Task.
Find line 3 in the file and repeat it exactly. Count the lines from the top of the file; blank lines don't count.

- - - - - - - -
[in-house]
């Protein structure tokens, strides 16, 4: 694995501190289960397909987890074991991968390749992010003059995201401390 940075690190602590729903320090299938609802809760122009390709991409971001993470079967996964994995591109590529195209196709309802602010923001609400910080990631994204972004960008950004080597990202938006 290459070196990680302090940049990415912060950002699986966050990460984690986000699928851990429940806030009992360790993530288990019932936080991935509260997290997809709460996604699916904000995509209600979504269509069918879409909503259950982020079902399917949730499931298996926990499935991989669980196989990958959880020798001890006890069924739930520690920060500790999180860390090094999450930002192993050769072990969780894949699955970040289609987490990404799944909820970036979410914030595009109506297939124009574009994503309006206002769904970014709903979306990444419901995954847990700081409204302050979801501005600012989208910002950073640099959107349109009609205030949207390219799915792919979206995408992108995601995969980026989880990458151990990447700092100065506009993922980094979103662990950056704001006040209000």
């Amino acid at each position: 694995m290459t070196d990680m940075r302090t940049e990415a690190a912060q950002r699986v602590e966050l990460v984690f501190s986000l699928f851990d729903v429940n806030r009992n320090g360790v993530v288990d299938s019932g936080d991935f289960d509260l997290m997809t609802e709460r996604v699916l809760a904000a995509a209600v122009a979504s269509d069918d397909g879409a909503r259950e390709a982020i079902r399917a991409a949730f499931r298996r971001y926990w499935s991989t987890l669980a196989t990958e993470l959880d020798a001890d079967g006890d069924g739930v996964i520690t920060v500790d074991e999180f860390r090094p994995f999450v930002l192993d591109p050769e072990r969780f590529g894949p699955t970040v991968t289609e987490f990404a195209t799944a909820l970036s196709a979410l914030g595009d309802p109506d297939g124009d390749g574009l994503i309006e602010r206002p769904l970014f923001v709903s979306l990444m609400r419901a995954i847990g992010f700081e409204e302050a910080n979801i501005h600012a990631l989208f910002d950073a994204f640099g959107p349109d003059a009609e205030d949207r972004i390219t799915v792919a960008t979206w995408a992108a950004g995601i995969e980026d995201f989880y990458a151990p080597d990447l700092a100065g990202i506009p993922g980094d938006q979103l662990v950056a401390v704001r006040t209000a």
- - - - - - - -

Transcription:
């Amino acid at each position: 694995m290459t070196d990680m940075r302090t940049e990415a690190a912060q950002r699986v602590e966050l990460v984690f501190s986000l699928f851990d729903v429940n806030r009992n320090g360790v993530v288990d299938s019932g936080d991935f289960d509260l997290m997809t609802e709460r996604v699916l809760a904000a995509a209600v122009a979504s269509d069918d397909g879409a909503r259950e390709a982020i079902r399917a991409a949730f499931r298996r971001y926990w499935s991989t987890l669980a196989t990958e993470l959880d020798a001890d079967g006890d069924g739930v996964i520690t920060v500790d074991e999180f860390r090094p994995f999450v930002l192993d591109p050769e072990r969780f590529g894949p699955t970040v991968t289609e987490f990404a195209t799944a909820l970036s196709a979410l914030g595009d309802p109506d297939g124009d390749g574009l994503i309006e602010r206002p769904l970014f923001v709903s979306l990444m609400r419901a995954i847990g992010f700081e409204e302050a910080n979801i501005h600012a990631l989208f910002d950073a994204f640099g959107p349109d003059a009609e205030d949207r972004i390219t799915v792919a960008t979206w995408a992108a950004g995601i995969e980026d995201f989880y990458a151990p080597d990447l700092a100065g990202i506009p993922g980094d938006q979103l662990v950056a401390v704001r006040t209000a």